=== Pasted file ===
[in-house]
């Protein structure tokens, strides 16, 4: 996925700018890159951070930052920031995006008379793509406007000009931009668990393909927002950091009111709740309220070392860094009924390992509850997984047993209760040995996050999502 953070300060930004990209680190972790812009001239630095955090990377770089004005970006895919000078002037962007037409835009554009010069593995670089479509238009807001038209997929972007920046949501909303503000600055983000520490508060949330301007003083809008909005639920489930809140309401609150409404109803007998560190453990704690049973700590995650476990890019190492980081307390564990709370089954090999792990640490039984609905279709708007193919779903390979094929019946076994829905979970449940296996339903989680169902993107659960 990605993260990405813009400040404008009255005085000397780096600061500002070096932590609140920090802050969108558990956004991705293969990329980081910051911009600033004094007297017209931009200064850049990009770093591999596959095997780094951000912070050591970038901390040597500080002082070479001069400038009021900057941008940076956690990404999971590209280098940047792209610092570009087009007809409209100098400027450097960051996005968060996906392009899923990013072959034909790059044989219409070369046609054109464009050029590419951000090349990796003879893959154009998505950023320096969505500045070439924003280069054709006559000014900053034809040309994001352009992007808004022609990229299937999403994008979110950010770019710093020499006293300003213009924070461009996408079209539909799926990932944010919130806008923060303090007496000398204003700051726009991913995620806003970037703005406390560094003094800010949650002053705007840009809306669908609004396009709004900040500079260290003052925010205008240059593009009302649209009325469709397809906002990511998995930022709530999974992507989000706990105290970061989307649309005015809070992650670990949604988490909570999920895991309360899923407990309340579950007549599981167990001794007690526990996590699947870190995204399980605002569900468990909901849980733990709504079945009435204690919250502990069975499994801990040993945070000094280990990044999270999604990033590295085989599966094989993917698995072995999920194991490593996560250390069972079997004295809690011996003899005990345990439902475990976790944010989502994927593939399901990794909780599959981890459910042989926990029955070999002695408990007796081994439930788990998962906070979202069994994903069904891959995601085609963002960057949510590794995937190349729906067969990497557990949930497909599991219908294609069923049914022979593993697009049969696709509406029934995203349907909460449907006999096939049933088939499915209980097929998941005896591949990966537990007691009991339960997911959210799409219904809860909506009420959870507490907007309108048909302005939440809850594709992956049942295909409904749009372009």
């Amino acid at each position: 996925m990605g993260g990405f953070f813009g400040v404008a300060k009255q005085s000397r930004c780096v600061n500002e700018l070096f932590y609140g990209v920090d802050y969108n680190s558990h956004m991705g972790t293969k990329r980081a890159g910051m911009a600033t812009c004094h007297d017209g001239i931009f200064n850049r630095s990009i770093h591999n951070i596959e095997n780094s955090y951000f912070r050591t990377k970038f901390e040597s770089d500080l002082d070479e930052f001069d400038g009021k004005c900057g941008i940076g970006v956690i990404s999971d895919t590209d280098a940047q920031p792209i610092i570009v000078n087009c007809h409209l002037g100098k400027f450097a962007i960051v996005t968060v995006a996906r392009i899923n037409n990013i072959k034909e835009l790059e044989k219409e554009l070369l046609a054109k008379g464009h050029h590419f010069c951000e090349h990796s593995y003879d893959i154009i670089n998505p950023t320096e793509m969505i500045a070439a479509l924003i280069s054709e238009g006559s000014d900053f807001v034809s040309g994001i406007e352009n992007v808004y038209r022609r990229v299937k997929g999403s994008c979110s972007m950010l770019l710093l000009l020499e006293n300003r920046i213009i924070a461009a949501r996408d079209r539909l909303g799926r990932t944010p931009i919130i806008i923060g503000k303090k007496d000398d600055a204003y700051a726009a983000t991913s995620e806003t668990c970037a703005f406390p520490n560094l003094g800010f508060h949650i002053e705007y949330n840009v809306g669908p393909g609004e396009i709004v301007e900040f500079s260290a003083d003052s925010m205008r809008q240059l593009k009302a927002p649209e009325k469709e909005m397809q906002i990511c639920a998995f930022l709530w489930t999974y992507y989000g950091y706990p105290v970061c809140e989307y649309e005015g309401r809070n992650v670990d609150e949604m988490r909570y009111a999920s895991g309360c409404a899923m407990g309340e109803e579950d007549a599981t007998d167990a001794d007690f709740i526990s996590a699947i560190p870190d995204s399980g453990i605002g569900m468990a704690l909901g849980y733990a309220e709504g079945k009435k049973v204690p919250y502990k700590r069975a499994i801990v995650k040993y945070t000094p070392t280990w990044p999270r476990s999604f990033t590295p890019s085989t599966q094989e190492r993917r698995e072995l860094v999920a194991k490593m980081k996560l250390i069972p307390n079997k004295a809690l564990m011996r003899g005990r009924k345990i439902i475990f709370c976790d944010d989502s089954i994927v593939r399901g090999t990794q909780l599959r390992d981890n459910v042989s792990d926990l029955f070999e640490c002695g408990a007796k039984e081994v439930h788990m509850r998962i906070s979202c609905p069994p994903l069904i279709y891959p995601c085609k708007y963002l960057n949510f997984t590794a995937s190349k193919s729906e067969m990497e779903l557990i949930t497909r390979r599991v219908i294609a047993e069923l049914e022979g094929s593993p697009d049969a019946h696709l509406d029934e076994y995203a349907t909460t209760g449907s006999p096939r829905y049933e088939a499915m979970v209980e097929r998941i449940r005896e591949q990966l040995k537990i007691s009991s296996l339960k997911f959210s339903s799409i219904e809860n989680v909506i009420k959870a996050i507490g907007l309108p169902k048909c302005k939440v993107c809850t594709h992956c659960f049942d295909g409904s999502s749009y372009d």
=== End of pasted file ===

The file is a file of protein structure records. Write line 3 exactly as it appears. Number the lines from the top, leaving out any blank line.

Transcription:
């Amino acid at each position: 996925m990605g993260g990405f953070f813009g400040v404008a300060k009255q005085s000397r930004c780096v600061n500002e700018l070096f932590y609140g990209v920090d802050y969108n680190s558990h956004m991705g972790t293969k990329r980081a890159g910051m911009a600033t812009c004094h007297d017209g001239i931009f200064n850049r630095s990009i770093h591999n951070i596959e095997n780094s955090y951000f912070r050591t990377k970038f901390e040597s770089d500080l002082d070479e930052f001069d400038g009021k004005c900057g941008i940076g970006v956690i990404s999971d895919t590209d280098a940047q920031p792209i610092i570009v000078n087009c007809h409209l002037g100098k400027f450097a962007i960051v996005t968060v995006a996906r392009i899923n037409n990013i072959k034909e835009l790059e044989k219409e554009l070369l046609a054109k008379g464009h050029h590419f010069c951000e090349h990796s593995y003879d893959i154009i670089n998505p950023t320096e793509m969505i500045a070439a479509l924003i280069s054709e238009g006559s000014d900053f807001v034809s040309g994001i406007e352009n992007v808004y038209r022609r990229v299937k997929g999403s994008c979110s972007m950010l770019l710093l000009l020499e006293n300003r920046i213009i924070a461009a949501r996408d079209r539909l909303g799926r990932t944010p931009i919130i806008i923060g503000k303090k007496d000398d600055a204003y700051a726009a983000t991913s995620e806003t668990c970037a703005f406390p520490n560094l003094g800010f508060h949650i002053e705007y949330n840009v809306g669908p393909g609004e396009i709004v301007e900040f500079s260290a003083d003052s925010m205008r809008q240059l593009k009302a927002p649209e009325k469709e909005m397809q906002i990511c639920a998995f930022l709530w489930t999974y992507y989000g950091y706990p105290v970061c809140e989307y649309e005015g309401r809070n992650v670990d609150e949604m988490r909570y009111a999920s895991g309360c409404a899923m407990g309340e109803e579950d007549a599981t007998d167990a001794d007690f709740i526990s996590a699947i560190p870190d995204s399980g453990i605002g569900m468990a704690l909901g849980y733990a309220e709504g079945k009435k049973v204690p919250y502990k700590r069975a499994i801990v995650k040993y945070t000094p070392t280990w990044p999270r476990s999604f990033t590295p890019s085989t599966q094989e190492r993917r698995e072995l860094v999920a194991k490593m980081k996560l250390i069972p307390n079997k004295a809690l564990m011996r003899g005990r009924k345990i439902i475990f709370c976790d944010d989502s089954i994927v593939r399901g090999t990794q909780l599959r390992d981890n459910v042989s792990d926990l029955f070999e640490c002695g408990a007796k039984e081994v439930h788990m509850r998962i906070s979202c609905p069994p994903l069904i279709y891959p995601c085609k708007y963002l960057n949510f997984t590794a995937s190349k193919s729906e067969m990497e779903l557990i949930t497909r390979r599991v219908i294609a047993e069923l049914e022979g094929s593993p697009d049969a019946h696709l509406d029934e076994y995203a349907t909460t209760g449907s006999p096939r829905y049933e088939a499915m979970v209980e097929r998941i449940r005896e591949q990966l040995k537990i007691s009991s296996l339960k997911f959210s339903s799409i219904e809860n989680v909506i009420k959870a996050i507490g907007l309108p169902k048909c302005k939440v993107c809850t594709h992956c659960f049942d295909g409904s999502s749009y372009d």